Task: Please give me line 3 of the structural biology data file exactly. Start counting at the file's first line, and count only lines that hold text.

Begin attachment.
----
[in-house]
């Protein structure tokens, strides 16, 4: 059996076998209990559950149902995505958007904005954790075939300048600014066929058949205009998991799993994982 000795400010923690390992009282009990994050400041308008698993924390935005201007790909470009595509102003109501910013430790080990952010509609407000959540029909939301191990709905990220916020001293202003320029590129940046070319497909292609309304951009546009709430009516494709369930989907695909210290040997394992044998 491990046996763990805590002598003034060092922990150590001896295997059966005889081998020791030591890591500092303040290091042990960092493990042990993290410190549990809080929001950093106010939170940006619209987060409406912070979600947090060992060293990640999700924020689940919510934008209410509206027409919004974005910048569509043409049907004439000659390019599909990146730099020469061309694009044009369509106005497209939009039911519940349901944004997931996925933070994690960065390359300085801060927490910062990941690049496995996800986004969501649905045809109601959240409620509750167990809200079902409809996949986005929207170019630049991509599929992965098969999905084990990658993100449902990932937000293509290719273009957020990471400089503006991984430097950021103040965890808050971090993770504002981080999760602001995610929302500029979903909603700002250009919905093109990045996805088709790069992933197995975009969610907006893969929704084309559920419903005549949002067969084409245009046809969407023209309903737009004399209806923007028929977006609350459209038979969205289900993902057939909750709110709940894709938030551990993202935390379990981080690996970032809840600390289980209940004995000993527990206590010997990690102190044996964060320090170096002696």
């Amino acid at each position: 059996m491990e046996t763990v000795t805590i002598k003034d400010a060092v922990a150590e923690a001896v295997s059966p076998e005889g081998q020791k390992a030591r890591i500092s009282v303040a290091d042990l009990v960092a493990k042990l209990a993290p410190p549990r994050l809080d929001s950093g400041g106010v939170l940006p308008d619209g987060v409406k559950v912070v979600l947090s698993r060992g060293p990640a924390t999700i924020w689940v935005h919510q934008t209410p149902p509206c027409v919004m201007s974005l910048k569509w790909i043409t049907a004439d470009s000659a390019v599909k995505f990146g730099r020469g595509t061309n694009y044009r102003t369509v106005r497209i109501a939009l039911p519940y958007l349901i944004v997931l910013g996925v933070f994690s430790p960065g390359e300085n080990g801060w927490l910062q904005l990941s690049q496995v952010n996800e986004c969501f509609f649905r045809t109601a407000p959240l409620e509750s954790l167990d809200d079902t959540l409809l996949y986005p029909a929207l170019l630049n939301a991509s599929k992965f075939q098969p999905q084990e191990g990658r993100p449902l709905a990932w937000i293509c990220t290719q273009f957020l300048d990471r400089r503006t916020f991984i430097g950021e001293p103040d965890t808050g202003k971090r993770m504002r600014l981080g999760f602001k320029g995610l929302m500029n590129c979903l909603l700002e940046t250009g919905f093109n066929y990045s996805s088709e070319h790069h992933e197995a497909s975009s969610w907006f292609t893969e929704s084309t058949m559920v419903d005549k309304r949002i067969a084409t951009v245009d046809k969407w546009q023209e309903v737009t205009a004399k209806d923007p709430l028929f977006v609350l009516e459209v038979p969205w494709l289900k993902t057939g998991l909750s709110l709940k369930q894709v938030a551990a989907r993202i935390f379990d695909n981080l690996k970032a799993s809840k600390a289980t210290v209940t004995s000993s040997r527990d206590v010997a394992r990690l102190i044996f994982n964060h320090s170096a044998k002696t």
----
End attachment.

């Amino acid at each position: 059996m491990e046996t763990v000795t805590i002598k003034d400010a060092v922990a150590e923690a001896v295997s059966p076998e005889g081998q020791k390992a030591r890591i500092s009282v303040a290091d042990l009990v960092a493990k042990l209990a993290p410190p549990r994050l809080d929001s950093g400041g106010v939170l940006p308008d619209g987060v409406k559950v912070v979600l947090s698993r060992g060293p990640a924390t999700i924020w689940v935005h919510q934008t209410p149902p509206c027409v919004m201007s974005l910048k569509w790909i043409t049907a004439d470009s000659a390019v599909k995505f990146g730099r020469g595509t061309n694009y044009r102003t369509v106005r497209i109501a939009l039911p519940y958007l349901i944004v997931l910013g996925v933070f994690s430790p960065g390359e300085n080990g801060w927490l910062q904005l990941s690049q496995v952010n996800e986004c969501f509609f649905r045809t109601a407000p959240l409620e509750s954790l167990d809200d079902t959540l409809l996949y986005p029909a929207l170019l630049n939301a991509s599929k992965f075939q098969p999905q084990e191990g990658r993100p449902l709905a990932w937000i293509c990220t290719q273009f957020l300048d990471r400089r503006t916020f991984i430097g950021e001293p103040d965890t808050g202003k971090r993770m504002r600014l981080g999760f602001k320029g995610l929302m500029n590129c979903l909603l700002e940046t250009g919905f093109n066929y990045s996805s088709e070319h790069h992933e197995a497909s975009s969610w907006f292609t893969e929704s084309t058949m559920v419903d005549k309304r949002i067969a084409t951009v245009d046809k969407w546009q023209e309903v737009t205009a004399k209806d923007p709430l028929f977006v609350l009516e459209v038979p969205w494709l289900k993902t057939g998991l909750s709110l709940k369930q894709v938030a551990a989907r993202i935390f379990d695909n981080l690996k970032a799993s809840k600390a289980t210290v209940t004995s000993s040997r527990d206590v010997a394992r990690l102190i044996f994982n964060h320090s170096a044998k002696t």